Digital Ocean has a great tutorial to get you up and running with Docker. This is written for 18.04, but it also works with 19.04. I recommend using the Alternate Version if you want to use this guide. One thing that tripped me up in subsequent steps was the lack of `docker-compose` availability. You need to install this separately and here is a guide for that.

Getting our containers

We're going to be using Docker Magento by Mark Shust for our Docker experience. This is well documented, feature-rich, and very easy to use for even the novice Magento developer. Please take a moment to peruse the repository documentation `` file.

Ready? Open terminal. Create a folder called `repos` (or whatever you call your repo storage) within the user space. Create a folder called `magento` within that. In terminal, use `cd repos/magento'. Either download a zip of the Docker Magento repository or use your account and git to download the repo to the `magento` directory. This is where you will need to use your username/password or a Personal Access Token if you have Two-Factor authentication enabled.

Now that we have the docker *.yml (yaah-mail) files, we can pull our containers. Ensure docker is running using `docker info`. If not, start docker using `docker restart`. Per the repo's DockerHub page, use `docker pull markoshust/magento-nginx` to retrieve the Magento containers for use.If you ran this command from the `magento' repo directory, it should ready the *.yml files there and grab the containers! You should see quite a bit of activity if this works as expected.

Once the containers are downloaded and the prompt is available, start them using `'docker-container start`.

Installing Magento

Now that we have our repo and containers, we're ready to install Magento! Run the following command at the termianl prompt in `repos/magento`, per documentation in the repo:

`curl -s | bash -s -- magento2.test 2.3.2`

Let's break down what is happening here beyond the URL curl call:

  • `magento2.test` is the URL you want to access your install from. Change this to whatever you want to use, but avoid using *.dev domains.
  • `2.3.2` is the version of Magento you want to install. Keep this at the version in the readme to ensure no conflicts with the docker containers.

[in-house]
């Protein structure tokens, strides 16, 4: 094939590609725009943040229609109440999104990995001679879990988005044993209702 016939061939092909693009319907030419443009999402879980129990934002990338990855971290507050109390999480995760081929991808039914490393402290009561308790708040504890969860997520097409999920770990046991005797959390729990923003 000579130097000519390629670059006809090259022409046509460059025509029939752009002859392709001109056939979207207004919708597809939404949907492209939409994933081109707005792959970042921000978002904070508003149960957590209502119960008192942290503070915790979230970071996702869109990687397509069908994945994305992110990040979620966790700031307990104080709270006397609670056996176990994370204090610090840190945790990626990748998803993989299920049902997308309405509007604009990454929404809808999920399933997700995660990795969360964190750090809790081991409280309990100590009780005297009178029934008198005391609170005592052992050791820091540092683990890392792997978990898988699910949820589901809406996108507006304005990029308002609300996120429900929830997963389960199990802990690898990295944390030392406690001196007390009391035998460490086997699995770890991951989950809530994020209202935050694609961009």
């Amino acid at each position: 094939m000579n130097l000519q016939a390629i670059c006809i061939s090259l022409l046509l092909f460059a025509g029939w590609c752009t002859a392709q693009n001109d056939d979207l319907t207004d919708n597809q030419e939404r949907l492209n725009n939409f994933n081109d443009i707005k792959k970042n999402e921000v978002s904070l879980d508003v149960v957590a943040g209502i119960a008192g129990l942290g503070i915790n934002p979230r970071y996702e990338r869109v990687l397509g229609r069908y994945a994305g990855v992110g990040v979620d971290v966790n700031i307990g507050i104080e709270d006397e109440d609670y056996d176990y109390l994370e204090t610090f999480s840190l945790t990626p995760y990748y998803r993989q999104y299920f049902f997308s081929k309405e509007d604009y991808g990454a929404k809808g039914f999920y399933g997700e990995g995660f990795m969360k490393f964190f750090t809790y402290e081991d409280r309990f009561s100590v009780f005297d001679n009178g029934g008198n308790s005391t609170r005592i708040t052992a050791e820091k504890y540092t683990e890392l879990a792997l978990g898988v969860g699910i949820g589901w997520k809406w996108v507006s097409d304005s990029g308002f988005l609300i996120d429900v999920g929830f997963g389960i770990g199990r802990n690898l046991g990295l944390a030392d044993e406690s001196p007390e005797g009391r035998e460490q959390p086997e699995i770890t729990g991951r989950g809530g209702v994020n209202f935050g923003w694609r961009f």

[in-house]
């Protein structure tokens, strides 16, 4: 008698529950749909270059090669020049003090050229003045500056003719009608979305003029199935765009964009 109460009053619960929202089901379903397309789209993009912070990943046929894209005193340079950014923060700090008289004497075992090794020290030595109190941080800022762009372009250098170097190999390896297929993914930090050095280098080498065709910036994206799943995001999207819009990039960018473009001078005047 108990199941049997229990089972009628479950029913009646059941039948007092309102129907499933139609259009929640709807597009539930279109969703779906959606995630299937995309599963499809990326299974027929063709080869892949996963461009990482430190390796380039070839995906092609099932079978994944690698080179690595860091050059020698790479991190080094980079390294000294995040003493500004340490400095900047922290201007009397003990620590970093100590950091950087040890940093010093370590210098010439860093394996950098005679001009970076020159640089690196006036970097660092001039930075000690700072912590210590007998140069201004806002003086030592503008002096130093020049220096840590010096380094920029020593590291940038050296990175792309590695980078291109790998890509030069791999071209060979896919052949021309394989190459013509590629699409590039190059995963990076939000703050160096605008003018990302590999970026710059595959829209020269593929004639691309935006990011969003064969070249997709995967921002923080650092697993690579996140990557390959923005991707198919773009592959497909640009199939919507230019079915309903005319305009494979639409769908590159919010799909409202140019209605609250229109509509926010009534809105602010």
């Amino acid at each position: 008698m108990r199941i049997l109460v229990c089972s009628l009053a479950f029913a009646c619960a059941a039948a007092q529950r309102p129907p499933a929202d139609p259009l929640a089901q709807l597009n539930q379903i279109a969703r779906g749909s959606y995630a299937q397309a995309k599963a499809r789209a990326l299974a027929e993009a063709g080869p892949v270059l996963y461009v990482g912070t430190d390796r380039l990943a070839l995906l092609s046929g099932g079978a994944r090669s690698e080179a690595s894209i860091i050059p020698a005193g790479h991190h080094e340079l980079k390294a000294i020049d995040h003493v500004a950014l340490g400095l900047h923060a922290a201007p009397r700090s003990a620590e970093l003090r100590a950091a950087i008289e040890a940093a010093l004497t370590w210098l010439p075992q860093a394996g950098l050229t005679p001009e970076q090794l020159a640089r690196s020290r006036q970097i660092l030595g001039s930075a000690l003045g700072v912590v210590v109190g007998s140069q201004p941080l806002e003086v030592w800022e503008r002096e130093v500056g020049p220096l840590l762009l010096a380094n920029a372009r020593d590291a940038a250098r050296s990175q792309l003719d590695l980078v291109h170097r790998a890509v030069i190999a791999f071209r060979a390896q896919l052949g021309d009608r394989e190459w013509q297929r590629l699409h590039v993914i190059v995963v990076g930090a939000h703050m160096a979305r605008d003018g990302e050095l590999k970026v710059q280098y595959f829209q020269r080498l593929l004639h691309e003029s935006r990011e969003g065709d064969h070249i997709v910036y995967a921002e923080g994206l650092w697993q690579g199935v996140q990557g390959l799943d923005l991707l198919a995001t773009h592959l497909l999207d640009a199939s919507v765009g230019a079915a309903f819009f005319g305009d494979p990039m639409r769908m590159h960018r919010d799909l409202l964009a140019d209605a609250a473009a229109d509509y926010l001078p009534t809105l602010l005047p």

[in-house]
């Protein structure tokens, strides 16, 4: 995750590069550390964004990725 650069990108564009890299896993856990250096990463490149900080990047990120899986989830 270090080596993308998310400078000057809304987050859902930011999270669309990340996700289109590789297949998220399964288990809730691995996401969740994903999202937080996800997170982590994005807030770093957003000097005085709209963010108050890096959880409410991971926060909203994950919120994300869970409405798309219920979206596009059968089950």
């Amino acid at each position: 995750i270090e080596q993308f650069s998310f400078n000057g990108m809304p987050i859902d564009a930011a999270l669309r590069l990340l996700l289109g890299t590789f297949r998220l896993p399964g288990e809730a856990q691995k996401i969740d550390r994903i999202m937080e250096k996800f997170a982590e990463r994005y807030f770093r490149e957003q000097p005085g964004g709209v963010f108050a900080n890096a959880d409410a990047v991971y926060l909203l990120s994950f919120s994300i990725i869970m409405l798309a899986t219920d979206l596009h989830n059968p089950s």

Once this completes, open your browser to the URL chosen for the install and Magento should load without issue!

Optional Configurations and Notes

  • If you want to use Windows 10's native browsers to access the docker container in the VM, first you need to know the IP of the Ubuntu VM. Open Powershell in Windows 10 as an Administrator and run `Get-VM | Select-Object -ExpandProperty NetworkAdapters | Select-Object VMName,IPAddresses`. Note the IP address of the VM name matching the VM running in the Hyper-V Manager. Open your hosts file in Windows 10 (`[OS drive]/System32/drivers/etc/hosts`) and add `[VM IP] [Magento URL]` as a new entry there. (ex.     magento2.test)
  • Use Git. Track the `magento` folder. Make a feature branch and watch it as you make changes. Learn what code changes when you perform updates to core functions like composer so you aren't chasing your tail on updates.
  • If you are going to work with frontend development, Grunt is your friend for styling updates. Research it and learn to use it and love it. It will save you an immense amount of time compiling LESS files.This is pre-installed with your docker containers, so see the documentation on how to use it.
  • Since composer is installed in the docker container, you can use it to augment your install quickly and easily. I recommend considering mage2tv's cache-clean as the first composer addition to the install. Follow the documentation there and use composer as documented in the Docker Magento... documentation.
  • Watch your virtual machine memory usage within the Hyper-V Manager. If you see the allotted memory max out and still see slow page refreshes and cache flush response from Magento, consider allocating more memory to the VM and/or adding more system memory. (Magento 2 can be quite a monster on memory usage 0 especially when using the bin/magento command line utilities!)
  • Finally, I find that the refresh rate for my code editor IDE (Sublime Text) is very good. However, if you want to use an code editor in Windows 10, set the `magento` folder up as a share between the VM and Windows 10 and edit semi-remotely.

In conclusion

I hope you found this guide useful and now have a working Ubuntu VM with a working, fast Magento 2 installation. It took me a few attempts to get my environment right where I want it to be, but I am now able to operate within Windows 10 and preview my changes freely within Windows 10.

Feel free to let me know if you have any questions!


Hi there! My name is Kevin Earl Gardner. I am a Web Developer and (very) Amateur Content Creator based out of Birmingham, Alabama. I like to blog about coding and streaming.